Qualcomm, the home-grown tech giant known locally for take-no-prisoners political plays, is quickly getting a national reputation for dirty tricks. A November 21 report by the New York Times outlines Qualcomm’s hiring of an opposition research firm run by GOP consultant Tim Miller. “Definers quickly found plenty of business, from start-ups like Lyft, Lime and Juul to giants like Facebook and Qualcomm, the influential chip company that was in a nasty legal fight with Apple over royalties, according to five people with direct knowledge of Mr. Miller’s work who declined to be named because of confidentiality agreements,” the Times reports. “While working for Qualcomm, Definers pushed the idea that Apple’s chief executive, Timothy D. Cook, was a viable presidential candidate in 2020, according to a former Definers employee and digital records. Presumably, it was an attempt to chill the cordial relations that Mr. Cook had cultivated with the Trump administration.”
With budget shortfalls threatening to make the final months of lame-duck San Diego mayor Kevin Faulconer less than triumphant, the city is trying to generate some extra cash via its pothole-reporting smartphone app. “The City is looking for a licensing partner to package, market, and service the 311 software owned by the City to other municipalities in exchange for royalty payments to the City. The 311 software, called ‘Get It Done San Diego’ is the official app for reporting non-emergency problems to the City of San Diego. App users can report problems like potholes and graffiti and connect directly to the City’s work tracking systems.” Adds an October request for proposals, “The City offers multiple partner benefits, such as promotion of the app on its website and other opportunities. In addition, the City encourages potential partners to suggest additional marketing elements that will achieve marketing goals with the City of San Diego.”
Heavy lumber swinging
As controversy continues over San Diego mayor Kevin Faulconer’s plan for a downtown homeless navigation center, the Padres are coming up to bat with a bevy of in-house influence peddlers. On November 21, the team registered with the city clerk’s office to lobby city officials regarding “increased security and community outreach” for the new facility. Another Faulconer-related concern is the mayor’s forthcoming plan to regulate the burgeoning corps of e-scooters, including the team’s desires for the imposition of a “speed zone around Petco Park.”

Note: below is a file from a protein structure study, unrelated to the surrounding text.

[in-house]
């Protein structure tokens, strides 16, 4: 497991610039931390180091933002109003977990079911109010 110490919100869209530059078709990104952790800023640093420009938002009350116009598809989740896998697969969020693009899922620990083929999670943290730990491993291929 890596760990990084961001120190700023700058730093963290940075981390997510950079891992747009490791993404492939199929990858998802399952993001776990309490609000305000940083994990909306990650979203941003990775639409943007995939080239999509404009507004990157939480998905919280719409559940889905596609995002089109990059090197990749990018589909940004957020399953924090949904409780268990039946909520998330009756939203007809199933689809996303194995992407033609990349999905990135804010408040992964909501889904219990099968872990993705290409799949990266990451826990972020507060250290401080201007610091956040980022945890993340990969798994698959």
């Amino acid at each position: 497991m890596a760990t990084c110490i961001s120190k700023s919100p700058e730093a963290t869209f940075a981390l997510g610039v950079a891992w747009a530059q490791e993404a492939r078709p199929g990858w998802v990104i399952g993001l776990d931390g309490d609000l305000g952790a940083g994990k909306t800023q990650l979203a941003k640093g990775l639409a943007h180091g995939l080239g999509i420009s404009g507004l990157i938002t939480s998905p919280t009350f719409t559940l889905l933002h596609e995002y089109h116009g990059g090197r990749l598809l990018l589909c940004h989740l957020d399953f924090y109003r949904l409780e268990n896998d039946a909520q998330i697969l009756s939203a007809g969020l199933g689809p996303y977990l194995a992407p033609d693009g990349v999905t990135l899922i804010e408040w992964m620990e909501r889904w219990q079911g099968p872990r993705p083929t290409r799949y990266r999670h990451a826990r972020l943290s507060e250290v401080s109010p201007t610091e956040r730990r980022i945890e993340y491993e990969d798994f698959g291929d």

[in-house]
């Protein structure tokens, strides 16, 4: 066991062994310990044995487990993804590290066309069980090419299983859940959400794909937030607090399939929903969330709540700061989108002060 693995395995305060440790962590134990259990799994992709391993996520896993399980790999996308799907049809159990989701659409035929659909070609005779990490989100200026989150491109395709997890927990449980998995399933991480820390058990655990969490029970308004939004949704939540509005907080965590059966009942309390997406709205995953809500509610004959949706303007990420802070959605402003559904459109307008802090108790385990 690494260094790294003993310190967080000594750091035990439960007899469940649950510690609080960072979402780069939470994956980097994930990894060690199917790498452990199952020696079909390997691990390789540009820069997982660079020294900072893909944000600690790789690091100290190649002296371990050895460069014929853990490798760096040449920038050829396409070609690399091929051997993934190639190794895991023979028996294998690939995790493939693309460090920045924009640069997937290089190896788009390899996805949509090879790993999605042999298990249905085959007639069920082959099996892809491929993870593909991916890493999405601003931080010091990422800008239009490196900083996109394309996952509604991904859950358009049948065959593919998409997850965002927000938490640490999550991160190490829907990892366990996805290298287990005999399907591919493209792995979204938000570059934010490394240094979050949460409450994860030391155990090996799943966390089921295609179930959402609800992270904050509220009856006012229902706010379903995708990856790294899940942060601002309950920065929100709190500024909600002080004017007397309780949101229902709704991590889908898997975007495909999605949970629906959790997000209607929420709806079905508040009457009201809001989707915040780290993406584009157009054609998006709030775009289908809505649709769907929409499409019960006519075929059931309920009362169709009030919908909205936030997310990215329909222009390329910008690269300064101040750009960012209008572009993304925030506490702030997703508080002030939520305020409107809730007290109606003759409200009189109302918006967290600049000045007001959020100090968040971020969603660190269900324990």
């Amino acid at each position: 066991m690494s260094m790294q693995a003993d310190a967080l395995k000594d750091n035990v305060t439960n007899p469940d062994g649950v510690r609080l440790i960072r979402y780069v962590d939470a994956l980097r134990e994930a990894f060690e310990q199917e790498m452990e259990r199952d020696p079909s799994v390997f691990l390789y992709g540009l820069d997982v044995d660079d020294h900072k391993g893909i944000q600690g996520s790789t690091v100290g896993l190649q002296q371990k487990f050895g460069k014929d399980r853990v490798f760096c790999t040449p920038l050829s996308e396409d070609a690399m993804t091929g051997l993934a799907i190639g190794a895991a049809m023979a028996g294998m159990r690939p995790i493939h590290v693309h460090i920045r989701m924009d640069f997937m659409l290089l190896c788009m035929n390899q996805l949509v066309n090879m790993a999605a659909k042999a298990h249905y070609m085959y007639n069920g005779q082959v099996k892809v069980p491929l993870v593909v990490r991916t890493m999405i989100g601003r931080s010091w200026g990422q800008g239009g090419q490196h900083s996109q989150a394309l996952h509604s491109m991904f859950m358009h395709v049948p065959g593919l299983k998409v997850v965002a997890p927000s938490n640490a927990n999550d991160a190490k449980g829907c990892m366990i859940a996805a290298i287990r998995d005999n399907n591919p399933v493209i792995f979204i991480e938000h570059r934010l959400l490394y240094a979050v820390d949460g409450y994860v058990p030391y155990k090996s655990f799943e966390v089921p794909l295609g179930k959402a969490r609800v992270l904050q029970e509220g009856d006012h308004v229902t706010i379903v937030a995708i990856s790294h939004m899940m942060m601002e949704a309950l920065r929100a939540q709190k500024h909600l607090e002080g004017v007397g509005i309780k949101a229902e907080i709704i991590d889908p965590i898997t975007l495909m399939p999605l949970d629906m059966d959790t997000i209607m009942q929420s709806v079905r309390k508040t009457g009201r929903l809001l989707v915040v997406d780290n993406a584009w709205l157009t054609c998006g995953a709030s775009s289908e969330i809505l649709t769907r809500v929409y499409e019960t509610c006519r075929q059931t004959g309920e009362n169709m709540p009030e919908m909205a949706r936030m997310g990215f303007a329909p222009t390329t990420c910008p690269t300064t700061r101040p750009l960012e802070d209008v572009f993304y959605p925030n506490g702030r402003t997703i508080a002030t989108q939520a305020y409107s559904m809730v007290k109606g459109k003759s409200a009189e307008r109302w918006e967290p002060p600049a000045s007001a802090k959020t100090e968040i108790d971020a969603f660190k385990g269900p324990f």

Those being deployed, per the filing, are team employees Diana Puetz, Caroline Perry, and Erik Greupner. Puetz’s August 2015 wedding to former Faulconer chief of staff Stephen Puetz at the bayside mansion of developer and mayoral campaign funder Morgan Dene Oliver raised questions for the mayor’s office when Faulconer came out in favor of now-defeated SoccerCity being promoted by Oliver. Perry has been a lawyer for the team since April 2011, per her LinkedIn profile. Greupner joined the Padres in December 2010 as senior vice president, general counsel. He is currently chief operating officer for the team. Other special pleaders currently in the navigation center’s mix of influencers include Sacramento-based California Strategies, representing downtown developer LMC Properties, which paid $5000 to the lobbying company during the year’s third quarter seeking “enhanced homeless services, housing, and enforcement of city laws.”
Christopher Woods, chief fiscal advisor to Democratic state senate leader Toni Atkins, got a free field club ticket to a San Francisco Giants versus Oakland Athletics game July 14 worth $165 from AT&T, per an October 31 lobbying disclosure by the cell-phone giant. “He’s an example of an expert behind-the-scenes Capitol player unknown to the public, but who has far-reaching influence on how tax dollars are spent,” notes Capital Weekly. “Woods makes sure that the spending priorities of the Senate and its leader are given consideration. It’s a job that requires more than a green eyeshade.”
Matt Cox, senior consultant to GOP senator Ted Gaines, got three tickets on the field level for a July 28 Giants versus Milwaukee Brewers game valued at a total of $342. Naser Javaid, district director for Assembly Democrat Tim Grayson, and Dan Okenfuss, Graysons’ communications director, got four tickets valued at a total of $660 from the favor-seeking telecommunications provider. Willie Guerrero, principal consultant to the Latino Legislative Caucus, had to settle for five bleacher seats at a September 30 Giants-Dodgers game worth $195. In addition to distributing freebies to legislative employees, AT&T employs California Strategies & Advocacy, the state influence-peddling behemoth founded by one-time Pete Wilson aide Bob White. AT&T’s filing shows that so far this year the firm has been paid $58,567. Other beneficiaries of the company’s lobbying largesse during the third quarter included the UC San Diego Foundation, which got $50,000. Democratic political consultant Steven Maviglio, who helped mastermind the campaign against pro-rent-control measure Proposition 10, picked up $7083 from the company.